Hosoo & Transmongolia
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Hosoo & Transmongolia

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"Concert in Hamburg"

“The Mongolian throat singing master, Hosoo, sings three tones simultaneously, astounding even the most experienced musicians.”
(translated from German) - Die Welt

"Concert in Kiel"

“A mountain range is described by a weightless overtone drone, with the run of a mountain river artistically sung by Hosoo [...] A concert full of amazing vocal effects which are impossible to completely comprehend, but which are all the more enjoyable.”
(translated from German) - Kieler Nachrichten

"Concert in Bordesholm"

“'Meditation', 'Trance', 'Mother earth', 'Natural music' – the descriptive titles conjure up far-reaching associations, however, these associations are not far-reaching enough to describe Hosoo’s performance in Bordesholm [...] Hosoo’s music amazed musicians and non-musicians alike.”
(translated from German) - Kieler Nachrichten

"Concert in Bielefeld"

“With meditative, flute-like singing, unusual sounds of the spheres, accompanied by a horse-head violin [...] and a two-string banjo, Hosoo almost put his audience into a trance. His music, which is mostly without text, imitates sounds from nature such as running water, wind or the echo of the mountains...”
(translated from German) - Neue Westfälische

"Concert in Bielefeld"

“Hosoo transported his audience in Bielefeld to the wildness and expanse of his native country. [...] It is particularly impressive how Hosoo forms his melodies with such intensity, length and beauty.”
(translated from German) - Westfalenblat

"Concert in Lüneburg"

"Although the music is unusual for Western ears, it is soon apparent how high-class Hosoo’s skill is, how intensively he manages to stir the audience’s emotions."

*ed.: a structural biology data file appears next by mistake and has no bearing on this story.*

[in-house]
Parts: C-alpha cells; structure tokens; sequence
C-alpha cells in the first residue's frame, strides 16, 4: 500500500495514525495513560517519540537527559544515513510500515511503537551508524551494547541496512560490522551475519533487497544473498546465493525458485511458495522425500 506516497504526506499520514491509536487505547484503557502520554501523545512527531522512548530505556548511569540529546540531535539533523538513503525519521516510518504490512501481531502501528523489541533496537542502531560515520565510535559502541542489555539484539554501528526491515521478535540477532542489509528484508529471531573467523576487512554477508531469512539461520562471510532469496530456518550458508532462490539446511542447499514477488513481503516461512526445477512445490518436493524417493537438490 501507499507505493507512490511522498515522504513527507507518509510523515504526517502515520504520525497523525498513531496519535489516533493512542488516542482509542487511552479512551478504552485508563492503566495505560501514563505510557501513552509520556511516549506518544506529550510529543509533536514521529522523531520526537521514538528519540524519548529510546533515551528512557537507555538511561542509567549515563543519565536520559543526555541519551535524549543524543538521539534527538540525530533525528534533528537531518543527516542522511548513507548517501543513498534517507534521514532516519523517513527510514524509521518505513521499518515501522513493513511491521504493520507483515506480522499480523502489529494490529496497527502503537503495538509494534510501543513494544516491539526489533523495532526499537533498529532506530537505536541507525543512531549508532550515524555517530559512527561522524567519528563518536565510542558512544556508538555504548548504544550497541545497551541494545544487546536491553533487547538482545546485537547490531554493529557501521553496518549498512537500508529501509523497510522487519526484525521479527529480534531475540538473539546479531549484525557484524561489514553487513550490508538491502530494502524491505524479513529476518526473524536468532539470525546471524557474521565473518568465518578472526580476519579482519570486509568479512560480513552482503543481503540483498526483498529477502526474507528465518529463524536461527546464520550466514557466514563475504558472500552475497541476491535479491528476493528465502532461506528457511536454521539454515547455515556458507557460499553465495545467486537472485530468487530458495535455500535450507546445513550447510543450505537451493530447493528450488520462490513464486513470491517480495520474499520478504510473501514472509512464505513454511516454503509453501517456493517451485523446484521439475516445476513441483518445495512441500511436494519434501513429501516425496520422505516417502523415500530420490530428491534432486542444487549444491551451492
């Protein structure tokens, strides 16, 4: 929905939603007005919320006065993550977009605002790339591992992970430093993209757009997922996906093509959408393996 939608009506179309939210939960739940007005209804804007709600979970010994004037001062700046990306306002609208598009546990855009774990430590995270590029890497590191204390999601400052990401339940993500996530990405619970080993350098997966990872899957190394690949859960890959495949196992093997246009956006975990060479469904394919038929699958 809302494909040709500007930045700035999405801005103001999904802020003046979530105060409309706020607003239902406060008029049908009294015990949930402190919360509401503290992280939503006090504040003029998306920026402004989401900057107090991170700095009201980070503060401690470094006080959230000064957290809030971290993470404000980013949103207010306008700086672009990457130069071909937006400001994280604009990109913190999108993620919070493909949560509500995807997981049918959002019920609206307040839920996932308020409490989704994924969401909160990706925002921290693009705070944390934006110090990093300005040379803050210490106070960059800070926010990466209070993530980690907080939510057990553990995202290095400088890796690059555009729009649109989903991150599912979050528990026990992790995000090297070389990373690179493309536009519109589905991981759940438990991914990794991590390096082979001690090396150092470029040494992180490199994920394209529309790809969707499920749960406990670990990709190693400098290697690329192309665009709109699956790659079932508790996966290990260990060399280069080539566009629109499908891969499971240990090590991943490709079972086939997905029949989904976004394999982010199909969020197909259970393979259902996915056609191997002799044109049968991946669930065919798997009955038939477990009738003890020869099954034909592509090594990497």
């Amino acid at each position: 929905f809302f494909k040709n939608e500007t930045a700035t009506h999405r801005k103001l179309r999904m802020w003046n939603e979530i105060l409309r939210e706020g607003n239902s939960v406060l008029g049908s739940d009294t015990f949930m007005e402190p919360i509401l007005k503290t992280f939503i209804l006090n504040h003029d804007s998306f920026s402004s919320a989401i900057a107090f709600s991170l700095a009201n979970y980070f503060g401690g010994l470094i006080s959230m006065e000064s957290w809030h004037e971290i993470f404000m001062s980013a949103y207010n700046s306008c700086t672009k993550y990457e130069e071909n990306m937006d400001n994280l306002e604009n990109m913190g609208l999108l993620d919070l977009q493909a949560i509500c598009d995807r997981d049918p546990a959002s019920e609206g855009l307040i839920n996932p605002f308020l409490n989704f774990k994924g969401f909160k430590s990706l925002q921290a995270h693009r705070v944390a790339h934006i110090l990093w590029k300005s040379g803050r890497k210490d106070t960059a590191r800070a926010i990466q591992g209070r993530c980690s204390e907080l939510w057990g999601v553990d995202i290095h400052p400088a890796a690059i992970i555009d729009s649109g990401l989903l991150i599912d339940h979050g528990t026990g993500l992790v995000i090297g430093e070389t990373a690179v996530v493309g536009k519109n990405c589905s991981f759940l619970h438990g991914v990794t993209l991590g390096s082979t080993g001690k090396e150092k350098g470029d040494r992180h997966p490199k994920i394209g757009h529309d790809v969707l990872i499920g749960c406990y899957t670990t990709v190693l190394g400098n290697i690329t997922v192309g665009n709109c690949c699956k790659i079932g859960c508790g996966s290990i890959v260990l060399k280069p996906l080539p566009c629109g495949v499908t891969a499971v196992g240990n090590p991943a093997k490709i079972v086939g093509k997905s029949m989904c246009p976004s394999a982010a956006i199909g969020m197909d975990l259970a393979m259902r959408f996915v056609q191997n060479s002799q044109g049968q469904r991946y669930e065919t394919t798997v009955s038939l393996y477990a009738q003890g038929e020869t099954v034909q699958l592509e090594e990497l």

(translated from German) - Landeszeitung Lüneburg


CD productions Hosoo Solo

September 2000
Blue Flame, BMG Vertrieb

An "exciting synthesis of floating electronic and traditional sounds
and Mongolian throat
singing". (inMusic)

Höömij Legende (Khoomii Legend)
March 2001, own production

The Khoomii legend: The moving story of a camel that loses its baby in
a flood and is
consoled by the imitation of camel sounds by a herdsman.

February 2004
Own production

In this album, Hosoo combines his throat-singing skills with
instruments such as the shaman
drum, didgeridoo, horse-head fiddle, percussion, mouth bass and
Mongolian banjo.

CD productions Hosoo & Transmongolia

Gesang des Himmels
Own production

Allow yourself to be transported by the beautiful sound of Hosoo's
music recounting ancient

“Memories of My Homeland”
Own production

My Mongolia is where I am at home in this world. A home like a horse galloping towards you from afar.



Hosoo is a master of throat or overtone singing, which originally stems from Mongolia and Tuva. He comes from a very talented traditional family of musicians from western Mongolia. His grandfather was an outstanding singer and winner of numerous awards, one of the truly great artists of western Mongolia, if not of the entire country.

Hosoo was only 7 years old when he learned the art of throat singing, also called höömii. At first just singing to himself while sitting alone in the steppe or on the rocks. The special thing about this vocal music is that a single person manages to sing polyphonically (in several voices) by himself. Following this tradition, Hosoo has already received two awards as the best singer in Mongolia, in 1995 and 2001.

Because Hosoo consciously cultivates this art, he selected his musicians and singers with great care. He demands a lot from himself and the standards he requires from his ensemble are equally high.

The musicians and singers of the ensemble Hosoo Transmongolia, who have already known each other for many years, all come from western Mongolia, more precisely from the Altai Mountains.

All artists have not only received excellent education in overtone singing, but are equally adept at playing the accompanying music with their instruments: the horsehead fiddle, the traditional Mongolian string instrument, the bass violin, the Mongolian oboe and various western Mongolian plucked and other string instruments.